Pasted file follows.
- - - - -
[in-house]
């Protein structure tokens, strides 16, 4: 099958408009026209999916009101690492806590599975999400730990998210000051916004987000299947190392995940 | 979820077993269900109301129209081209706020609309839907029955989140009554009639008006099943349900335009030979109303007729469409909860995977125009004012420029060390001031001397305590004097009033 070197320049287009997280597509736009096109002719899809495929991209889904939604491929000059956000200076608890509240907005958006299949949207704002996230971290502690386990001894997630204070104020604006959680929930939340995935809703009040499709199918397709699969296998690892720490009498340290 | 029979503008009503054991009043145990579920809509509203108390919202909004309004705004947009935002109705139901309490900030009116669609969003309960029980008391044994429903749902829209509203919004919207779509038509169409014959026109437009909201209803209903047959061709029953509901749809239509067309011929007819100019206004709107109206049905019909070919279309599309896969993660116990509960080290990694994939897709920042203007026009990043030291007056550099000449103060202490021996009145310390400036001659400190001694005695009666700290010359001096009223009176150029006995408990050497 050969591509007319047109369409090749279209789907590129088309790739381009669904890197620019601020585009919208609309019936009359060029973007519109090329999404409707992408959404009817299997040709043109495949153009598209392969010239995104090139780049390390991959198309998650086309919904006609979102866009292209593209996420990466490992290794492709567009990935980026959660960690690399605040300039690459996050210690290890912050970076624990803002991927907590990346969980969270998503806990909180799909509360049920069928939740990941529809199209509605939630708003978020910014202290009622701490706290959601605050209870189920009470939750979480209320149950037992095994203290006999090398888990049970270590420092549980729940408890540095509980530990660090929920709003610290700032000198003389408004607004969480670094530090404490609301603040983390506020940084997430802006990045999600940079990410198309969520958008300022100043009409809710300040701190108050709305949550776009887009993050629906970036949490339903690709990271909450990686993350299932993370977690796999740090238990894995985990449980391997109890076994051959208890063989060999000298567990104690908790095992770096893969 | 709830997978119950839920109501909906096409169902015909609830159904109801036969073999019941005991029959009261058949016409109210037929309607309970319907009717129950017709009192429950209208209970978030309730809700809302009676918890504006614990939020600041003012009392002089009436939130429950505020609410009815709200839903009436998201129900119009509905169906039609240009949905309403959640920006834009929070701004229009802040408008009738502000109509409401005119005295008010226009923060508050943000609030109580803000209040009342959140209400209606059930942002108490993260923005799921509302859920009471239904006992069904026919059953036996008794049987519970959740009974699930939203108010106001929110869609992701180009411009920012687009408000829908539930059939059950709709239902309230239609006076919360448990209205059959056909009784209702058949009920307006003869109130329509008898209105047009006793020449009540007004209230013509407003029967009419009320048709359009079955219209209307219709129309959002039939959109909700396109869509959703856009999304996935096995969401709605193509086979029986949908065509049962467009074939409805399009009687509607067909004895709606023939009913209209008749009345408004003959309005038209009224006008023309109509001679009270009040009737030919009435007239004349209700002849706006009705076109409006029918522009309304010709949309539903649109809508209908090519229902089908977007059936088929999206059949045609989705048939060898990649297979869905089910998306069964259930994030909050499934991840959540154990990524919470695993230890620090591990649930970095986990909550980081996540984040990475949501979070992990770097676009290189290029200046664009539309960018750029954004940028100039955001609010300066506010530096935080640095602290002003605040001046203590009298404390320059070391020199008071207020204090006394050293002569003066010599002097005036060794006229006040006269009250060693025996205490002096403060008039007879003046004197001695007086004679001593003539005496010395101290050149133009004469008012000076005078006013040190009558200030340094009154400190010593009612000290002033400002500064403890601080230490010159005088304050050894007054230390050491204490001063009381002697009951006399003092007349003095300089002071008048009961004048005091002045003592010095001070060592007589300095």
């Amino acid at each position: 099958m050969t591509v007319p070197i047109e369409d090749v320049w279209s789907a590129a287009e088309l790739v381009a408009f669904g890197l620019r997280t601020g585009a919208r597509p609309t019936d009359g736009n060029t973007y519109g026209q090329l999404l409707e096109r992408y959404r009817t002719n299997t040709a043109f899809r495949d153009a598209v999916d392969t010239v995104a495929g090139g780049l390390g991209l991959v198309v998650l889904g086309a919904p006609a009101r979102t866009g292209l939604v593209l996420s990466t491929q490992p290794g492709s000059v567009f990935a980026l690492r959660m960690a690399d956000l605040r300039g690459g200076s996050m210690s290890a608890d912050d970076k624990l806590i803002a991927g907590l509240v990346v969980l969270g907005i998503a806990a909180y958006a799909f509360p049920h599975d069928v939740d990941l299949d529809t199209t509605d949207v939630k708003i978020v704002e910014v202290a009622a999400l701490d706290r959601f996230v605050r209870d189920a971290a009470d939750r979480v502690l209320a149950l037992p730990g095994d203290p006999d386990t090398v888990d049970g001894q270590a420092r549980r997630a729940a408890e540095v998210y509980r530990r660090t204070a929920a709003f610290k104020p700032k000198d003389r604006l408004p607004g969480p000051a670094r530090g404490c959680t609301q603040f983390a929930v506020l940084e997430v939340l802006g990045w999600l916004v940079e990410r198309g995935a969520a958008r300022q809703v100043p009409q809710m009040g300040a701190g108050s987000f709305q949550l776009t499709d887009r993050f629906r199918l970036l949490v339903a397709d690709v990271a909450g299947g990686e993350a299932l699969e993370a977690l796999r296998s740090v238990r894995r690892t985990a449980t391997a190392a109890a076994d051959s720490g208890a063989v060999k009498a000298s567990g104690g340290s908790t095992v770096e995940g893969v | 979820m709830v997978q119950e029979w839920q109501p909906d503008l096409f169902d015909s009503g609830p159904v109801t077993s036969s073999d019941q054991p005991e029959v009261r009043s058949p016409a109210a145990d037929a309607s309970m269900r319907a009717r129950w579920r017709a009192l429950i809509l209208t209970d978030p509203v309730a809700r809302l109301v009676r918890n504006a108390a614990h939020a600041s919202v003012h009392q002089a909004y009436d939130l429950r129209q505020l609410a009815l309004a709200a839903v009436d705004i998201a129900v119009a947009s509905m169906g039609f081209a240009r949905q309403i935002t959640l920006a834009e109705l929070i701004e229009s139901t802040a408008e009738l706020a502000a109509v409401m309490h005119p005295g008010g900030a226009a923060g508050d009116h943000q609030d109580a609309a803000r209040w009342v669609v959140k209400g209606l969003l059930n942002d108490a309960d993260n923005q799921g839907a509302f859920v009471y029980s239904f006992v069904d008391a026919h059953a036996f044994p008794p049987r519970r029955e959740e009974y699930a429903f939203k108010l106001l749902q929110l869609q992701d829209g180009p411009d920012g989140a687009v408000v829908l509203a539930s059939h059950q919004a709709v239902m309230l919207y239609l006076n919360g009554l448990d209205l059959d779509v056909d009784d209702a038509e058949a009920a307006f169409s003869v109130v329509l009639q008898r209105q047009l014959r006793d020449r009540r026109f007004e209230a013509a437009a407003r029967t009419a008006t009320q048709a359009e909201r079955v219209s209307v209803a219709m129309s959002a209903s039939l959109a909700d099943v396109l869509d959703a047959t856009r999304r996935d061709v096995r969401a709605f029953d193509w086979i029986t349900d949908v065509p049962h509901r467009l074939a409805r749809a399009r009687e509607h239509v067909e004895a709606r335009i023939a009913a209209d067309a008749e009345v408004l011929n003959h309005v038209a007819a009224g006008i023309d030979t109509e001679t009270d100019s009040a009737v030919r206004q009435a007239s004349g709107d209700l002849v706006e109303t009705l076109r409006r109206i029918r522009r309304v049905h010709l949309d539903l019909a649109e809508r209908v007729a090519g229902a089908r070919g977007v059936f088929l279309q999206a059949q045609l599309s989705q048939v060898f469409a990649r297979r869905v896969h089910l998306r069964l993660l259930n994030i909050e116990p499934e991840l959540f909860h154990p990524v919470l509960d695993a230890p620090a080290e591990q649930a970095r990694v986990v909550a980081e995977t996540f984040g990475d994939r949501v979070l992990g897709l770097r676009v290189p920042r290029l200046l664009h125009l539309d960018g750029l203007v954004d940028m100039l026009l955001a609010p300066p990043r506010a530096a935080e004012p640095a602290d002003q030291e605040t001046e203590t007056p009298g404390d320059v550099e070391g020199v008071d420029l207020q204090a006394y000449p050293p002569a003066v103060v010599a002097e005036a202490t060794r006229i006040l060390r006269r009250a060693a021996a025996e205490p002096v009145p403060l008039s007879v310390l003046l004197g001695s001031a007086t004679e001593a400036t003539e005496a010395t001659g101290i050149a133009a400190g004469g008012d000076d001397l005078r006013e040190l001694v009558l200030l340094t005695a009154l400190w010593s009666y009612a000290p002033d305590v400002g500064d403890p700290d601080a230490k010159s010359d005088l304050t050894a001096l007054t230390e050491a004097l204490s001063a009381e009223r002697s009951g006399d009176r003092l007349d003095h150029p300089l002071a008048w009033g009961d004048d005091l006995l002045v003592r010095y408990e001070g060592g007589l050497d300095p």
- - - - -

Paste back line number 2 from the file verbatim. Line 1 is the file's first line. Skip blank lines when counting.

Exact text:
């Protein structure tokens, strides 16, 4: 099958408009026209999916009101690492806590599975999400730990998210000051916004987000299947190392995940 | 979820077993269900109301129209081209706020609309839907029955989140009554009639008006099943349900335009030979109303007729469409909860995977125009004012420029060390001031001397305590004097009033 070197320049287009997280597509736009096109002719899809495929991209889904939604491929000059956000200076608890509240907005958006299949949207704002996230971290502690386990001894997630204070104020604006959680929930939340995935809703009040499709199918397709699969296998690892720490009498340290 | 029979503008009503054991009043145990579920809509509203108390919202909004309004705004947009935002109705139901309490900030009116669609969003309960029980008391044994429903749902829209509203919004919207779509038509169409014959026109437009909201209803209903047959061709029953509901749809239509067309011929007819100019206004709107109206049905019909070919279309599309896969993660116990509960080290990694994939897709920042203007026009990043030291007056550099000449103060202490021996009145310390400036001659400190001694005695009666700290010359001096009223009176150029006995408990050497 050969591509007319047109369409090749279209789907590129088309790739381009669904890197620019601020585009919208609309019936009359060029973007519109090329999404409707992408959404009817299997040709043109495949153009598209392969010239995104090139780049390390991959198309998650086309919904006609979102866009292209593209996420990466490992290794492709567009990935980026959660960690690399605040300039690459996050210690290890912050970076624990803002991927907590990346969980969270998503806990909180799909509360049920069928939740990941529809199209509605939630708003978020910014202290009622701490706290959601605050209870189920009470939750979480209320149950037992095994203290006999090398888990049970270590420092549980729940408890540095509980530990660090929920709003610290700032000198003389408004607004969480670094530090404490609301603040983390506020940084997430802006990045999600940079990410198309969520958008300022100043009409809710300040701190108050709305949550776009887009993050629906970036949490339903690709990271909450990686993350299932993370977690796999740090238990894995985990449980391997109890076994051959208890063989060999000298567990104690908790095992770096893969 | 709830997978119950839920109501909906096409169902015909609830159904109801036969073999019941005991029959009261058949016409109210037929309607309970319907009717129950017709009192429950209208209970978030309730809700809302009676918890504006614990939020600041003012009392002089009436939130429950505020609410009815709200839903009436998201129900119009509905169906039609240009949905309403959640920006834009929070701004229009802040408008009738502000109509409401005119005295008010226009923060508050943000609030109580803000209040009342959140209400209606059930942002108490993260923005799921509302859920009471239904006992069904026919059953036996008794049987519970959740009974699930939203108010106001929110869609992701180009411009920012687009408000829908539930059939059950709709239902309230239609006076919360448990209205059959056909009784209702058949009920307006003869109130329509008898209105047009006793020449009540007004209230013509407003029967009419009320048709359009079955219209209307219709129309959002039939959109909700396109869509959703856009999304996935096995969401709605193509086979029986949908065509049962467009074939409805399009009687509607067909004895709606023939009913209209008749009345408004003959309005038209009224006008023309109509001679009270009040009737030919009435007239004349209700002849706006009705076109409006029918522009309304010709949309539903649109809508209908090519229902089908977007059936088929999206059949045609989705048939060898990649297979869905089910998306069964259930994030909050499934991840959540154990990524919470695993230890620090591990649930970095986990909550980081996540984040990475949501979070992990770097676009290189290029200046664009539309960018750029954004940028100039955001609010300066506010530096935080640095602290002003605040001046203590009298404390320059070391020199008071207020204090006394050293002569003066010599002097005036060794006229006040006269009250060693025996205490002096403060008039007879003046004197001695007086004679001593003539005496010395101290050149133009004469008012000076005078006013040190009558200030340094009154400190010593009612000290002033400002500064403890601080230490010159005088304050050894007054230390050491204490001063009381002697009951006399003092007349003095300089002071008048009961004048005091002045003592010095001070060592007589300095």